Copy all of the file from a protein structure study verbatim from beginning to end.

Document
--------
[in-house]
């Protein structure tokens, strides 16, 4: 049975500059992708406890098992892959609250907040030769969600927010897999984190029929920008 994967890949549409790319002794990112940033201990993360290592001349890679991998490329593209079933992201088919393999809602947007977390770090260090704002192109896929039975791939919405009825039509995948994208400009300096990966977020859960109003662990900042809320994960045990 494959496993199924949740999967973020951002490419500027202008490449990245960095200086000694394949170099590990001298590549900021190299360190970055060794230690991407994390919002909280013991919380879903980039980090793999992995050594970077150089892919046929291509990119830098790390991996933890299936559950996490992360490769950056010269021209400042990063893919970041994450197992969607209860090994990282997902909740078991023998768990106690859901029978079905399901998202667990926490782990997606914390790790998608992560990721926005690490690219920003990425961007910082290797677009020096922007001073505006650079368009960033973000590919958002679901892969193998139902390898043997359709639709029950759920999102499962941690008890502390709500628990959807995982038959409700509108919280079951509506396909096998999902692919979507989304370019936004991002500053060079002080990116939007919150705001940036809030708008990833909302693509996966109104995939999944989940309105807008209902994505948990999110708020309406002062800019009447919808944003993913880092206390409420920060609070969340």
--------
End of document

[in-house]
């Protein structure tokens, strides 16, 4: 049975500059992708406890098992892959609250907040030769969600927010897999984190029929920008 994967890949549409790319002794990112940033201990993360290592001349890679991998490329593209079933992201088919393999809602947007977390770090260090704002192109896929039975791939919405009825039509995948994208400009300096990966977020859960109003662990900042809320994960045990 494959496993199924949740999967973020951002490419500027202008490449990245960095200086000694394949170099590990001298590549900021190299360190970055060794230690991407994390919002909280013991919380879903980039980090793999992995050594970077150089892919046929291509990119830098790390991996933890299936559950996490992360490769950056010269021209400042990063893919970041994450197992969607209860090994990282997902909740078991023998768990106690859901029978079905399901998202667990926490782990997606914390790790998608992560990721926005690490690219920003990425961007910082290797677009020096922007001073505006650079368009960033973000590919958002679901892969193998139902390898043997359709639709029950759920999102499962941690008890502390709500628990959807995982038959409700509108919280079951509506396909096998999902692919979507989304370019936004991002500053060079002080990116939007919150705001940036809030708008990833909302693509996966109104995939999944989940309105807008209902994505948990999110708020309406002062800019009447919808944003993913880092206390409420920060609070969340």